* Canon cuts full-year op forecast 8.7 pct to 356 bln yen
* Q3 op profit falls 42 pct to 70.9 bln yen, below forecast
* Revises FX rate to 78 yen/$ vs 80, camera sales f‘cast cut
TOKYO, Oct 25 (Reuters) - Japan’s Canon Inc cut its full-year earnings outlook and posted a weaker-than-expected quarterly operating profit, hit by a weak global economy as the euro zone crisis drags on and a drop in Chinese sales as consumers boycott Japanese products.
The camera and printer maker, which generates 80 percent of its revenue abroad, has been hit particularly hard by sluggish demand in the euro zone and a strong yen. It also temporarily cut production at its factories in China in the wake of last month’s anti-Japan protests.
Canon’s operating profit for the July-to-September quarter fell 42.2 percent from a year earlier to 70.88 billion yen ($887.94 million), the company said on Thursday, falling short of the average forecast of 99.9 billion yen in a poll of six analysts surveyed by Thomson Reuters I/B/E/S.
The firm also cut its operating profit outlook for the year to December by nearly 10 percent to 356 billion yen from its July forecast of 390 billion yen.
“I think this is pretty much within the range that people expected for a downwards revision so I don’t get a very negative feeling about it,” said Makoto Kikuchi, CEO of Myojo Asset Management.
As one of the first Japanese technology firms to post earnings, Canon is seen as an early barometer of corporate results in Japan.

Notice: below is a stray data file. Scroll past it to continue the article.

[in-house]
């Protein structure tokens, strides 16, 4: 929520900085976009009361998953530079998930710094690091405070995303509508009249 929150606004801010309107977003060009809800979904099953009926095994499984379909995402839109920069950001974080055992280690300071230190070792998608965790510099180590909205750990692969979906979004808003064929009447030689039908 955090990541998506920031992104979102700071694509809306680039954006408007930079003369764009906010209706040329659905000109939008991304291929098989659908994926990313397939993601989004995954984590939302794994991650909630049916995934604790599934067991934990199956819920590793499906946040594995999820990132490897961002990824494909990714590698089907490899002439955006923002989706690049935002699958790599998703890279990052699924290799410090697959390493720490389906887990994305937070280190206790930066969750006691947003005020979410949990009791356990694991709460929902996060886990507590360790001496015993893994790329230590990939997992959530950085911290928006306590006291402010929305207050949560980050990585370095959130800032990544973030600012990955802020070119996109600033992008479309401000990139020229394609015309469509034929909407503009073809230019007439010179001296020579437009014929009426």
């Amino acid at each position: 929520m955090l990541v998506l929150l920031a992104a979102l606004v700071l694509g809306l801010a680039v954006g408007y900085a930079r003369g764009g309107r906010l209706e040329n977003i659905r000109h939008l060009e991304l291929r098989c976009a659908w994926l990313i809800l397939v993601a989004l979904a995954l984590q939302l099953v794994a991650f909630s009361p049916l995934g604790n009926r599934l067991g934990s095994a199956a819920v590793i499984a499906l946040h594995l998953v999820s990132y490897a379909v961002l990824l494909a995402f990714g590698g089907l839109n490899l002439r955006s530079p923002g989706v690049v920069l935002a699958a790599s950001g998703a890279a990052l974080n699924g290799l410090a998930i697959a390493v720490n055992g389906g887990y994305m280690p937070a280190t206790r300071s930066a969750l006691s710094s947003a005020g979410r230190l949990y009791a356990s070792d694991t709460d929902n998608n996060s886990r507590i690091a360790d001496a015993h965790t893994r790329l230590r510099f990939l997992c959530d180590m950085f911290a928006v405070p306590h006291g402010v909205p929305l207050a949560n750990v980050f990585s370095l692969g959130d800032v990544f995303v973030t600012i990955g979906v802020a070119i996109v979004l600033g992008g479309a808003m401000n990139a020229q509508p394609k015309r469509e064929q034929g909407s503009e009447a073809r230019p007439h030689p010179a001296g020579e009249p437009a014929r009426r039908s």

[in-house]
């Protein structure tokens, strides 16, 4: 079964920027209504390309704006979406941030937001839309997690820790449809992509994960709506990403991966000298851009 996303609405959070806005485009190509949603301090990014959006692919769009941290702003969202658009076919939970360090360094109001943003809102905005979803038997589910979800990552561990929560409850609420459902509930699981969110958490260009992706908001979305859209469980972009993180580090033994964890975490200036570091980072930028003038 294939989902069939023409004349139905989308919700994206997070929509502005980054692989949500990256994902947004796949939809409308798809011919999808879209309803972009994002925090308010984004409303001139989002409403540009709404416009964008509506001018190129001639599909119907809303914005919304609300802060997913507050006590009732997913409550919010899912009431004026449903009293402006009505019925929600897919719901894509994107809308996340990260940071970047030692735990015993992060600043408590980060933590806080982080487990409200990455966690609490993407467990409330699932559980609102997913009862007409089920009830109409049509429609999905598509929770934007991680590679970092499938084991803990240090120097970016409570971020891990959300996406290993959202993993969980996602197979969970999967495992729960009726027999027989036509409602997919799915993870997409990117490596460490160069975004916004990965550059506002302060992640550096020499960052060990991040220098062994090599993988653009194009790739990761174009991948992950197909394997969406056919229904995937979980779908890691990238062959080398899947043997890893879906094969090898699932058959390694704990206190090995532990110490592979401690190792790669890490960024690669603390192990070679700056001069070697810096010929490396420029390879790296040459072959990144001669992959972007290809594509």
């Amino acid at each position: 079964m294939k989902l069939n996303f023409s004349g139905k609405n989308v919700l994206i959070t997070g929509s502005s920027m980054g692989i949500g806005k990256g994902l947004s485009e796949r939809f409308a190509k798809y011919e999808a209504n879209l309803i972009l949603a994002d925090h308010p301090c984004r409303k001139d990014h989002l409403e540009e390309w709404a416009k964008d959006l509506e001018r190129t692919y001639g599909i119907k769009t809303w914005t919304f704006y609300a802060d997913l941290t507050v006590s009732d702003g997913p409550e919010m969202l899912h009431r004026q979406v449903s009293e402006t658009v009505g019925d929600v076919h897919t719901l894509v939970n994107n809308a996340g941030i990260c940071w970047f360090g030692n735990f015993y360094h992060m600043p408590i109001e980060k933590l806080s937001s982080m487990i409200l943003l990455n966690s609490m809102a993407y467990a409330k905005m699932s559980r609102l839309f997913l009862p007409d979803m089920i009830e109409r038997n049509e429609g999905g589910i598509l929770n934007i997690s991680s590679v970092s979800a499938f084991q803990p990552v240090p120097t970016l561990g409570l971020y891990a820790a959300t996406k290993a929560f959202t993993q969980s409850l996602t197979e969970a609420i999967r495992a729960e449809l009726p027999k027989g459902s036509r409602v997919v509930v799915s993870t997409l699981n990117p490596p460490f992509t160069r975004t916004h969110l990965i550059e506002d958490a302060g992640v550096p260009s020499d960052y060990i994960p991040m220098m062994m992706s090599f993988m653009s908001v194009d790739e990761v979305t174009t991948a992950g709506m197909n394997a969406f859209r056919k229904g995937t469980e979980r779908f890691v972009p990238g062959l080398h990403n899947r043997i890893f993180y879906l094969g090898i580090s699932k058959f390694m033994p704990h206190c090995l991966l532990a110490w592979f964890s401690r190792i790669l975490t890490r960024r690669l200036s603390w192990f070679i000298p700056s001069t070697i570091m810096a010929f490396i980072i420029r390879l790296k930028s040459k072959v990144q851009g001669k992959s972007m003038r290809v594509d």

Canon, considered a leader in profitability in corporate Japan with its aggressive cost-cutting, has seen declining sales for its compact cameras, while tighter budgets across Europe have undermined demand for its office printers.
The maker of IXY and PowerShot cameras, which competes with Nikon and Sony Corp, is threatened by the continuing popularity of smartphones made by the likes of Apple Inc and Samsung Electronics Co Ltd.
Canon cut its full-year compact camera sales forecast to 19 million units from 21 million, while the forecast for interchangeable lens-cameras was cut to 8.8 million from 9.2 million.
The company said a Chinese boycott of Japanese goods, as a territorial dispute drags on between Beijing and Tokyo, was having an impact on sales of its cameras and consumer products.
Canon revised its forecast average dollar rate for the full year to 78 yen from 80 yen, although it kept is euro rate forecast unchanged at 100 yen.
Shares in Canon ended up 2.2 percent at 2,645 yen ahead of the results announcement. The stock is down more than 20 percent this year. Tokyo’s benchmark Nikkei average rose 1.1 percent on Thursday and is up 7 percent this year.